A few days ago I finished my last project: a short film about the My Fiji Shark Initiative by Beqa Adventure Divers (BAD) with support from the United Nations Development Program Office (UNDP Pacific) here in the Pacific. The project allows keen sharklovers, tourists, divers, companies and other entities to adopt a Fijian shark, that is frequently sighted in the Shark Reef Marine Reserve, Fiji’s first National Marine Park and the location of the BAD shark dive.
The revenues from the program will be 100% re-invested into scientific shark research and the creation and implementation of shark-related conservation initiatives. Beqa Adventure Divers is unique in the shark world in the sense of its array of scientific publications that have come from observations and fieldwork within the Shark Reef Marine Reserve. For a list of publications, check out this link.
Make sure to switch on the sound as watch in HD!
Over the past few years, I have researched sharks myself here in Fiji and accompanied several other projects to document their work. While shark research is continuously progressing, there is still much to find out!
For more information and the list of sharks you may become a mom or dad of, head over to www.myfijishark.com!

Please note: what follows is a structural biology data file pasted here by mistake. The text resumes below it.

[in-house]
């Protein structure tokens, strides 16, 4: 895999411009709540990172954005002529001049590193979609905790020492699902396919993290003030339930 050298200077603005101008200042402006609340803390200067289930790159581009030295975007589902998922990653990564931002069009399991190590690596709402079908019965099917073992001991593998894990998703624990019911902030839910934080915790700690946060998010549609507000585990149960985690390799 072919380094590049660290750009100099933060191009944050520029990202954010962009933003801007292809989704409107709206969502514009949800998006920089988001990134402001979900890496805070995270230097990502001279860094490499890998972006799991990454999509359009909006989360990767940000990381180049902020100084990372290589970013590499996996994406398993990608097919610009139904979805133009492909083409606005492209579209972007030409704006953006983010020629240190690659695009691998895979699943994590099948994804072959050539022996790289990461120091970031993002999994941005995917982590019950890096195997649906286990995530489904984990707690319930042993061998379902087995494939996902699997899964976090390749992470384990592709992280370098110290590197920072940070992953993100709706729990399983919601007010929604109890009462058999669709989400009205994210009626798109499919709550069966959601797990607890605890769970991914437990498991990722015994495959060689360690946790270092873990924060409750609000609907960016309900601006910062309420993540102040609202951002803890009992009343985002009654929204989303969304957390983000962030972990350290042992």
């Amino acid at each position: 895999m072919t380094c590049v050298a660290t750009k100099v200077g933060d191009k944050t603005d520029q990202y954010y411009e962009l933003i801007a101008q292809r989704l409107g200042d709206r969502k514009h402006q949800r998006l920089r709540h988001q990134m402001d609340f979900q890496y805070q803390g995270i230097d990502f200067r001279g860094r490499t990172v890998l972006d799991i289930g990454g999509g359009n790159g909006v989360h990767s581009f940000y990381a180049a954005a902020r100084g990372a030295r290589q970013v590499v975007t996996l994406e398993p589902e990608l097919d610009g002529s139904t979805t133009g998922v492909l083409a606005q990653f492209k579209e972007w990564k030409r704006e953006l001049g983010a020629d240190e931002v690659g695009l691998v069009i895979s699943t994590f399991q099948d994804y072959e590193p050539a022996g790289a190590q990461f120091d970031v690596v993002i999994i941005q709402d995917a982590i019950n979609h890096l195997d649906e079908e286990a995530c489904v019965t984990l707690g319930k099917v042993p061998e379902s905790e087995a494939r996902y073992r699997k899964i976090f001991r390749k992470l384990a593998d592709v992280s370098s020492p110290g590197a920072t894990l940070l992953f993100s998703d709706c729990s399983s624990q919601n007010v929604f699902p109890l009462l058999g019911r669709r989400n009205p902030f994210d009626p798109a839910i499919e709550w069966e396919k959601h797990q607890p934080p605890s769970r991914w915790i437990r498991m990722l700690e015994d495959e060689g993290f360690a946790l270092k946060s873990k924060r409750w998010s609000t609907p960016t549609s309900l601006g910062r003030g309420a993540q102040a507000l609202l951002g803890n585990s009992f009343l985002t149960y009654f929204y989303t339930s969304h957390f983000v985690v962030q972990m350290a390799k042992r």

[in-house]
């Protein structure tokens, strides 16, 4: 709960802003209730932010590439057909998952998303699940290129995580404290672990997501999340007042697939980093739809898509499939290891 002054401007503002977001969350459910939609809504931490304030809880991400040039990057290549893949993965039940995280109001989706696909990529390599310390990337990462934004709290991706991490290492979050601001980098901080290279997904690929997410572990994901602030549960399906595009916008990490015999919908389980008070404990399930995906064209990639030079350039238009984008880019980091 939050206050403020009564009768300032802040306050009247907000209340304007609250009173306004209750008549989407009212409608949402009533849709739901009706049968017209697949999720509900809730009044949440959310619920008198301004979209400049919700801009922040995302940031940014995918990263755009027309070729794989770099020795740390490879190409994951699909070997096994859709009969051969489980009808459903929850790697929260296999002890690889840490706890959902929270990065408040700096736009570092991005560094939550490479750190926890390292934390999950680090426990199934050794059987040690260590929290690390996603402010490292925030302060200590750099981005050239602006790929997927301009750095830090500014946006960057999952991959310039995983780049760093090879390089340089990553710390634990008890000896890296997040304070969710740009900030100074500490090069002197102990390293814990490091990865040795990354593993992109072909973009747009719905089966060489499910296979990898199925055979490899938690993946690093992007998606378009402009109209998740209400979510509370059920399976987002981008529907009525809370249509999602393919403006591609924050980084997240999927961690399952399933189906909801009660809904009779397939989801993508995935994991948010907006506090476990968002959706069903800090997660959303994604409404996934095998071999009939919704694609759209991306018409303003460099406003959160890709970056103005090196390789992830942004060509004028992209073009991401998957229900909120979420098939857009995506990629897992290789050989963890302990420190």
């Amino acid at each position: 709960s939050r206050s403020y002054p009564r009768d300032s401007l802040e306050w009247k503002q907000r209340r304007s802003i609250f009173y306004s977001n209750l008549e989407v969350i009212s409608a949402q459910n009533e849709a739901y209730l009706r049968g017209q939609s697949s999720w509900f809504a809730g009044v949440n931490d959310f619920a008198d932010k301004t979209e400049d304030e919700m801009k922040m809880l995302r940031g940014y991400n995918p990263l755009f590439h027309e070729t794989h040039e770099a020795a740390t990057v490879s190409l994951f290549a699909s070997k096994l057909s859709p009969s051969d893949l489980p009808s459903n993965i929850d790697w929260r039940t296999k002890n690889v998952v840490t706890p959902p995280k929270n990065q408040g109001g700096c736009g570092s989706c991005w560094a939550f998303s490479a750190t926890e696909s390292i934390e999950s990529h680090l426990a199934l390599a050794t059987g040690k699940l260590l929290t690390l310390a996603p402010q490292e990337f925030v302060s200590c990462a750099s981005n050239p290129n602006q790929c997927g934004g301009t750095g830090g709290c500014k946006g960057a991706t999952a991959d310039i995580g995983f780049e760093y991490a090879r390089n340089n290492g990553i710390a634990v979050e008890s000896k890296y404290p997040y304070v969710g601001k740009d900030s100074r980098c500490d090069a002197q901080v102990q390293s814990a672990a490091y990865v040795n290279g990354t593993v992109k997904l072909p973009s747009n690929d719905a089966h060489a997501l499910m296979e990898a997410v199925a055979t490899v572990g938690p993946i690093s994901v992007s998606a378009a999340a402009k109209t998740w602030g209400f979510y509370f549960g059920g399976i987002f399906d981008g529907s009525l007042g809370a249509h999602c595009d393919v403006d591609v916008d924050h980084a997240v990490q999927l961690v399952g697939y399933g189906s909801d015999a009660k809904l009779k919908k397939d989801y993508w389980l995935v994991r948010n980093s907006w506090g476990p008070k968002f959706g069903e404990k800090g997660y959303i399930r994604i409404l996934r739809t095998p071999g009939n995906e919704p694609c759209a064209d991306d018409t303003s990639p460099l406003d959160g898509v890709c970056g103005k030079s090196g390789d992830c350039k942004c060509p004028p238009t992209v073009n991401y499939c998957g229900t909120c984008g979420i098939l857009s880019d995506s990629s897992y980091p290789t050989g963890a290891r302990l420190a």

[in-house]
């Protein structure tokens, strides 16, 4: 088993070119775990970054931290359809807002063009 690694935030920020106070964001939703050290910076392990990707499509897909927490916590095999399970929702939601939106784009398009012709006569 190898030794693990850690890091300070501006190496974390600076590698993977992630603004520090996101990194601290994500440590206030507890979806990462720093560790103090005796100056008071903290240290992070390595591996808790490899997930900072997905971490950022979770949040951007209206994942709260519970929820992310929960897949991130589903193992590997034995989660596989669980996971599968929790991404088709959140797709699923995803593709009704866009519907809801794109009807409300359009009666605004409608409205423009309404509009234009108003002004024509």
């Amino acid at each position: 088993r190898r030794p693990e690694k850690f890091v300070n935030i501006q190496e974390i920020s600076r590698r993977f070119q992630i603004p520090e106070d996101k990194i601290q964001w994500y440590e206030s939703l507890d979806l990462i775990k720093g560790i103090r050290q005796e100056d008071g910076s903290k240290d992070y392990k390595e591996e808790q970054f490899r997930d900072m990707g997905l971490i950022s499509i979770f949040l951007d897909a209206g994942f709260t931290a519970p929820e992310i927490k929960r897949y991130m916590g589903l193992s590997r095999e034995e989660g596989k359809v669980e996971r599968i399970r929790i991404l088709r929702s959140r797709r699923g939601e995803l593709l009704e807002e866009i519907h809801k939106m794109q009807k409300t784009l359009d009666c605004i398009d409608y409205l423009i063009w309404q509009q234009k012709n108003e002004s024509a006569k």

Tom is an award-winning fulltime photographer and filmmaker specializing in conservation imagery & film, photojournalism, and promotional tourism work. His scientific background as a Marine Biologist is a strong asset in creating appealing imagery and environmental storytelling. Tom has won several awards and his films have been screened on film festivals throughout the world and his work has been published in dozens of articles in international magazines and newspapers such as The Guardian, Bild der Wissenschaft, Welt am Sonntag, Diver, Tauchen, Fiji Airways Inflight magazine, and more. In 2017 he launched www.tomvierus.com for a wider portfolio and business requests. Tom is based in Suva, Fiji Islands and shares his workload between environmental assignments and promotional tourism work throughout the Pacific.
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